Nearly one year after forming Unique Features with a three-year first-look deal at Warner Bros., Bob Shaye and longtime partner Michael Lynne have assembled a formidable slate of films.

Projects in the works include their first animated film (with an original score by Paul McCartney); two Broadway-bound musical adaptations, of New Line films “Elf” and “Secondhand Lions”; and a Barry Levinson-directed screen version of the musical “City of Angels.”

Shaye and Lynne may no longer be the lions of New Line, but the pair say they are warming to the transformation from moguls to producers.

“Running a company with 650 people has its own excitement and thrill, but the reason you are doing it is to create quality content, and it is hard to feel close to that at the top of a big organization,” Shaye said.

Lynne described the transition as “strangely exhilarating. Instead of patting a bunch of people on the shoulder for making movies for us, we are now doing it ourselves.”

They put together a production team, with Dylan Sellers heading the L.A. office and longtime New Line exec Mark Kaufman spearheading the New York operation.

Shaye and Lynne have 11 projects in motion:

  • Animated feature “High in the Clouds” is an adaptation of a children’s book written by McCartney, Geoff Dunbar and Philip Ardagh. The film will be directed by Rob Minkoff and adapted by Caroline Thompson.

The book, about a squirrel’s quest to find an animal sanctuary, marks McCartney’s largest involvement in an animated pic since the Beatles frontman was part of 1968’s “Yellow Submarine.”

“Paul said he would commit to a score of original songs as part of it,” Lynne said. “Bob and I had never focused on animation in our career, but that got our attention.” They have not yet set the project at a studio.

  • Warner Bros. has committed to develop “7th Son,” a drama based on a trio of graphic novels by J.C. Hutchins. Seven strangers, assembled after the assassination of the U.S. president, each realize they are the same man, with the same memories. Originally published as a digital download, the first novel, “Descent,” is being released in the fall by St. Martin’s Press. Justin Britt-Gibson is writing the script.

  • WB is also aboard “Alt-Delete,” a sci-fi comedy scripted by Tim Kelleher and Danny Zuker in which two guys working for a vidgame publishing company come to realize they are avatars in a larger game.

  • Warners will also develop “Thieves of Baghdad,” a 10th century family adventure steeped in the world of the Arabian Nights, with Cole Haddon writing the script. Shaye he sparked to Haddon’s take on the original collection of folk tales “One Thousand and One Nights,” which is in the public domain. It is a film that weaves Sinbad, Ali Baba, flying carpets, sword fights and genies in urns.WB is also at the center of the stage musical transfers of the New Line films Shaye and Lynne germinated before they left New Line:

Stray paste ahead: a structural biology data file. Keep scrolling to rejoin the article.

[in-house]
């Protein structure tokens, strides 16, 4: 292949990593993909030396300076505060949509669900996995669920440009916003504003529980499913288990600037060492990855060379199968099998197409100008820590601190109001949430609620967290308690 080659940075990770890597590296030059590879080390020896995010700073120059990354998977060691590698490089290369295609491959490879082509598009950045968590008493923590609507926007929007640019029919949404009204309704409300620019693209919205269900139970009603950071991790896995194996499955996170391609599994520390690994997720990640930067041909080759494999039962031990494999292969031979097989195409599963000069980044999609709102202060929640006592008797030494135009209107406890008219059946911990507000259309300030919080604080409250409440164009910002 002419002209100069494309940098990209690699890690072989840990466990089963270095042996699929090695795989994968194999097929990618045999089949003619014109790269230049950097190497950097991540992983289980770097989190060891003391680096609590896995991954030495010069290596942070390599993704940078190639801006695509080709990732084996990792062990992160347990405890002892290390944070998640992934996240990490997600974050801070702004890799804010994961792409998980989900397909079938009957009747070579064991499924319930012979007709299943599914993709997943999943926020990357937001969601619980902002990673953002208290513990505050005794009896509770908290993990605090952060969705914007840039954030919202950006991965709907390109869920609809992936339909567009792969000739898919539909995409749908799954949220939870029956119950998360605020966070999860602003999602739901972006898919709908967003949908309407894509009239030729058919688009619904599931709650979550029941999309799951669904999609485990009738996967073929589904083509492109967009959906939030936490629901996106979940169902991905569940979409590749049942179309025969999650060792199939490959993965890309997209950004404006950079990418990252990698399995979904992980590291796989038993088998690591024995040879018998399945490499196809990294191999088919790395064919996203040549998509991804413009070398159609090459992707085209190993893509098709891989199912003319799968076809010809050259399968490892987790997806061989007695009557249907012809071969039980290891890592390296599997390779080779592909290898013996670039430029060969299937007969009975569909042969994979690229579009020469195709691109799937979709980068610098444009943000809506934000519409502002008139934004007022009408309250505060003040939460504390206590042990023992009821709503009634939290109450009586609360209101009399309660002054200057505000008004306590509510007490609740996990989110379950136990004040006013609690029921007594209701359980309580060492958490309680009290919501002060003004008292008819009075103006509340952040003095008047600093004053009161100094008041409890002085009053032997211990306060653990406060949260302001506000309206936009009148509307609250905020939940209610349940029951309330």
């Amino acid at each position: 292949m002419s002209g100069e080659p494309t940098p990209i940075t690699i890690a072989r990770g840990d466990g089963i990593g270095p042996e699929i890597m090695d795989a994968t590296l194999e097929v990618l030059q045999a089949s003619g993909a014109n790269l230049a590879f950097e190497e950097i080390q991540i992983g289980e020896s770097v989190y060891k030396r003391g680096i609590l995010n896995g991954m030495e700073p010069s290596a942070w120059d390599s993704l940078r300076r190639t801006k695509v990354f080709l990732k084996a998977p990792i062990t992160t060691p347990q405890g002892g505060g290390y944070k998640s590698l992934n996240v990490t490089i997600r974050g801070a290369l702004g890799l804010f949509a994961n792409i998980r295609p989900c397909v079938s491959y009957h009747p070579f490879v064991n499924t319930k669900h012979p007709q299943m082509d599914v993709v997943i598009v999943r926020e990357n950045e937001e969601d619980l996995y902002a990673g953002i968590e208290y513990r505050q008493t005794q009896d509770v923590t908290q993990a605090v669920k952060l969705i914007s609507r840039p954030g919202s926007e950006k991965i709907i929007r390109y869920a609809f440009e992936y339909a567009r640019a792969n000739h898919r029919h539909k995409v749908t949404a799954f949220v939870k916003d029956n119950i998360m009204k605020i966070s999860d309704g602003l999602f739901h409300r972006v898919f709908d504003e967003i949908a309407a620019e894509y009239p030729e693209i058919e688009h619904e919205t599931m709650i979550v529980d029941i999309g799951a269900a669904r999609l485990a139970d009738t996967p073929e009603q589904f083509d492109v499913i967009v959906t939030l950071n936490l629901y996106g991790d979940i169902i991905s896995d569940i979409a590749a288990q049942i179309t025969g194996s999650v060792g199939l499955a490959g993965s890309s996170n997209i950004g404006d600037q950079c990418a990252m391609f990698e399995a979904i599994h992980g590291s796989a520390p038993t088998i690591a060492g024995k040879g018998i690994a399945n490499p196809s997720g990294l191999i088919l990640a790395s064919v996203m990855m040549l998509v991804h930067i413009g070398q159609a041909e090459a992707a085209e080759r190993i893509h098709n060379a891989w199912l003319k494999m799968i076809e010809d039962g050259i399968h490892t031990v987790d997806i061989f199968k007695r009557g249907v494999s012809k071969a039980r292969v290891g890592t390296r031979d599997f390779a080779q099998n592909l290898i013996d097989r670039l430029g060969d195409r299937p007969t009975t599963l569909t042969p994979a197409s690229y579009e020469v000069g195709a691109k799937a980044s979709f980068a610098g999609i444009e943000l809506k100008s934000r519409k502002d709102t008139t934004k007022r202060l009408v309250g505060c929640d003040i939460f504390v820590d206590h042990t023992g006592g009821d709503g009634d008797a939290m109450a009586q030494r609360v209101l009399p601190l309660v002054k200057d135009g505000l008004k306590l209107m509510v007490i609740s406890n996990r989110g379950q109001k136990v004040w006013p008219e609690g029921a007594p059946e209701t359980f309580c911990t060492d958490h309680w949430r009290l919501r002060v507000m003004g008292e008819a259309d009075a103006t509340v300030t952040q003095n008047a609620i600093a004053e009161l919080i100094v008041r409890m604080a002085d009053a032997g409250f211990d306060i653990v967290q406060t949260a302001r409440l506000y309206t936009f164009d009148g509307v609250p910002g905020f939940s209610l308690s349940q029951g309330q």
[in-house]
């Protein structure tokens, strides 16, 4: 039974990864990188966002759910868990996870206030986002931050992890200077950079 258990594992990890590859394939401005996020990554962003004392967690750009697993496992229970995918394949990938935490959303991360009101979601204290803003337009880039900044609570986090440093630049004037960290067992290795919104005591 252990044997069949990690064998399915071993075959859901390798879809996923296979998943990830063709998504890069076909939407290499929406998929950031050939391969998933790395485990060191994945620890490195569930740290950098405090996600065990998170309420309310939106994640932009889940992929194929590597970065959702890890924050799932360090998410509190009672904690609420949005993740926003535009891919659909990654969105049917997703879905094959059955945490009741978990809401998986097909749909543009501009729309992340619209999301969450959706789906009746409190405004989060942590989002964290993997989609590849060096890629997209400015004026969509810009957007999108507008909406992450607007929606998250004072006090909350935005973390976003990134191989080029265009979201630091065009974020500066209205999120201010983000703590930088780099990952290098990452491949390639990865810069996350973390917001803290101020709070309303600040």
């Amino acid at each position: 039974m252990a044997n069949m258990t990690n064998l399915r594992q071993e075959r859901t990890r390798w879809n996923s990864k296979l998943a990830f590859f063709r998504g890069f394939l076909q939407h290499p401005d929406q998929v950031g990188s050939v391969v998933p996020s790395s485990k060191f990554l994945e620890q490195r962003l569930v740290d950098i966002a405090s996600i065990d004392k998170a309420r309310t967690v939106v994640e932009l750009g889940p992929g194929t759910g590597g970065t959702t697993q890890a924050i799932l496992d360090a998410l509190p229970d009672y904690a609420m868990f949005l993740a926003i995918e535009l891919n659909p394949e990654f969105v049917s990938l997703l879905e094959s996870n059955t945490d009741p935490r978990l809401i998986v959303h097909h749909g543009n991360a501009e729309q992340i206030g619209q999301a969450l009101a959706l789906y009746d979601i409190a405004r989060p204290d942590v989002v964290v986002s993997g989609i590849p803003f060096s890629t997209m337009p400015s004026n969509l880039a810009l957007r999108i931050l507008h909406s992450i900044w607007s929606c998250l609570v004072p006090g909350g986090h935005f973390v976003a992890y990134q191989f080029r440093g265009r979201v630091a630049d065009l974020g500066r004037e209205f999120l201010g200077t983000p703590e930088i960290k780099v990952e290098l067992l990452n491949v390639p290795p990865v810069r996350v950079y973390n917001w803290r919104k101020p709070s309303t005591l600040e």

• “Elf” will be workshopped in November with an eye toward a holiday 2010 opening, with a book by Thomas Meehan and Bob Martin. The composer is Matt Sklar and the lyricist Chad Beguelin, with Casey Nicholaw directing.

  • “Secondhand Lions” will be workshopped in 2010 for a 2011 launch, with a book by Rupert Holmes, Michael Weiner and Alan Zachary the composer-lyricist team and Matt August directing.

  • Unique has made a Screen Gems deal for “The Birth Mother,” a Jack Olsen-scripted thriller about a couple whose marriage is threatened when their surrogate falls in love with the husband and becomes obsessed with keeping the baby.

  • The Unique partners have reteamed with “Wag the Dog” director Barry Levinson for the “City of Angels” feature. Larry Gelbart will turn his original book into a script, and composer Marc Shaiman is attached to serve as music director, augmenting the original music by the late Cy Coleman. David Zippel, who wrote the lyrics for the original stage production, is back with the pic. Unique is producing with PicturePlay Films.

“Barry brought it to us, and the story of a writer of classic film noir detective stories, with the same actor playing both the writer and detective … is as great an idea for the screen as it was the for the stage,” Shaye said.

  • Shaye and Lynne have joined forces with journalist Gay Talese on a sports feature based on the formative years of Bart Scott, the Baltimore Ravens linebacker who just signed with the New York Jets at $48 million for six years. Talese sparked to the story of Scott’s upbringing in a tough area of Detroit.

Talese “is at least going to join us to write an extended treatment, and then we’ll find a writer to fill it out,” Lynne said.

Unique has also completed the acquisition of two books for projects that Shaye and Lynne will shape before presenting to WB.

  • “The Mortal Instruments” is a bestselling young-adult fantasy trilogy by Cassandra Clare (three more volumes are in the works) about a young girl who inherited an ability to see and interact with a clan of supernatural spirits.

  • “Even” is an Andrew Grant novel published last month about an undercover Royal Navy intelligence operative who goes on the run after being framed for murder.

Shaye and Lynne said they’re not bitter about their exit from New Line, which has found its footing as a downsized production division at Warner Bros. run by their proteges, Toby Emmerich and Richard Brener. Shaye and Lynne said they take pride in its upcoming films, which they greenlit. Those include “My Sister’s Keeper,” “The Final Destination 3-D” and “The Time Traveler’s Wife.”

Shaye said, “The projects that New Line’s name is on, and three or four coming up, were all pictures Michael and I were behind and approved, and there is a sense of personal satisfaction in seeing movies work, even if we don’t get financial credit for them. It validates your point of view.”

Lynne said, “Now we are looking ahead, not back.”